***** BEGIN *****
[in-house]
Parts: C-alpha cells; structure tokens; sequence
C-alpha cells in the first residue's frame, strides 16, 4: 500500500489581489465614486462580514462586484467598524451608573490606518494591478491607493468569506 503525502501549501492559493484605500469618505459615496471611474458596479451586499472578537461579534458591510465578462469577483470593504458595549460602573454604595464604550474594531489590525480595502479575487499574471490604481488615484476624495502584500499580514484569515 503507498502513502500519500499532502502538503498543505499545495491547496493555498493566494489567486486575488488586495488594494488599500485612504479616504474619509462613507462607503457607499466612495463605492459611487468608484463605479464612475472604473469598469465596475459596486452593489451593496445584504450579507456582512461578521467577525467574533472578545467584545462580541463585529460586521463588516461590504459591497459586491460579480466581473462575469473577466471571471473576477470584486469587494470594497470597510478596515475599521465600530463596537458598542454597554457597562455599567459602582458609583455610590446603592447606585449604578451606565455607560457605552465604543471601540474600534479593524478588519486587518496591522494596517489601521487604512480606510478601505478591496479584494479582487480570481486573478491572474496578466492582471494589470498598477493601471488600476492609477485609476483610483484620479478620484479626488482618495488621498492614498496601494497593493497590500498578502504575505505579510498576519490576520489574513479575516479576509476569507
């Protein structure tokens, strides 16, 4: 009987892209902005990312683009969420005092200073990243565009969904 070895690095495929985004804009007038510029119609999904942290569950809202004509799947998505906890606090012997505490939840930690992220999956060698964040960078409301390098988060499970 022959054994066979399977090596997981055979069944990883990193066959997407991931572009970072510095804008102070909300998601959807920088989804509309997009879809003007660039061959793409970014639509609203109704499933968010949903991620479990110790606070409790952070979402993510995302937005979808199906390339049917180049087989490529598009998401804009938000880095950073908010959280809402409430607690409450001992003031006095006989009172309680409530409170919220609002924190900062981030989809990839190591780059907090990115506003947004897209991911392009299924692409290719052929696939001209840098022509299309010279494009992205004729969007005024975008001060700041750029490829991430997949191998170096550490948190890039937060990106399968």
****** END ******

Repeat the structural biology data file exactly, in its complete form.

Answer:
[in-house]
Parts: C-alpha cells; structure tokens; sequence
C-alpha cells in the first residue's frame, strides 16, 4: 500500500489581489465614486462580514462586484467598524451608573490606518494591478491607493468569506 503525502501549501492559493484605500469618505459615496471611474458596479451586499472578537461579534458591510465578462469577483470593504458595549460602573454604595464604550474594531489590525480595502479575487499574471490604481488615484476624495502584500499580514484569515 503507498502513502500519500499532502502538503498543505499545495491547496493555498493566494489567486486575488488586495488594494488599500485612504479616504474619509462613507462607503457607499466612495463605492459611487468608484463605479464612475472604473469598469465596475459596486452593489451593496445584504450579507456582512461578521467577525467574533472578545467584545462580541463585529460586521463588516461590504459591497459586491460579480466581473462575469473577466471571471473576477470584486469587494470594497470597510478596515475599521465600530463596537458598542454597554457597562455599567459602582458609583455610590446603592447606585449604578451606565455607560457605552465604543471601540474600534479593524478588519486587518496591522494596517489601521487604512480606510478601505478591496479584494479582487480570481486573478491572474496578466492582471494589470498598477493601471488600476492609477485609476483610483484620479478620484479626488482618495488621498492614498496601494497593493497590500498578502504575505505579510498576519490576520489574513479575516479576509476569507
């Protein structure tokens, strides 16, 4: 009987892209902005990312683009969420005092200073990243565009969904 070895690095495929985004804009007038510029119609999904942290569950809202004509799947998505906890606090012997505490939840930690992220999956060698964040960078409301390098988060499970 022959054994066979399977090596997981055979069944990883990193066959997407991931572009970072510095804008102070909300998601959807920088989804509309997009879809003007660039061959793409970014639509609203109704499933968010949903991620479990110790606070409790952070979402993510995302937005979808199906390339049917180049087989490529598009998401804009938000880095950073908010959280809402409430607690409450001992003031006095006989009172309680409530409170919220609002924190900062981030989809990839190591780059907090990115506003947004897209991911392009299924692409290719052929696939001209840098022509299309010279494009992205004729969007005024975008001060700041750029490829991430997949191998170096550490948190890039937060990106399968």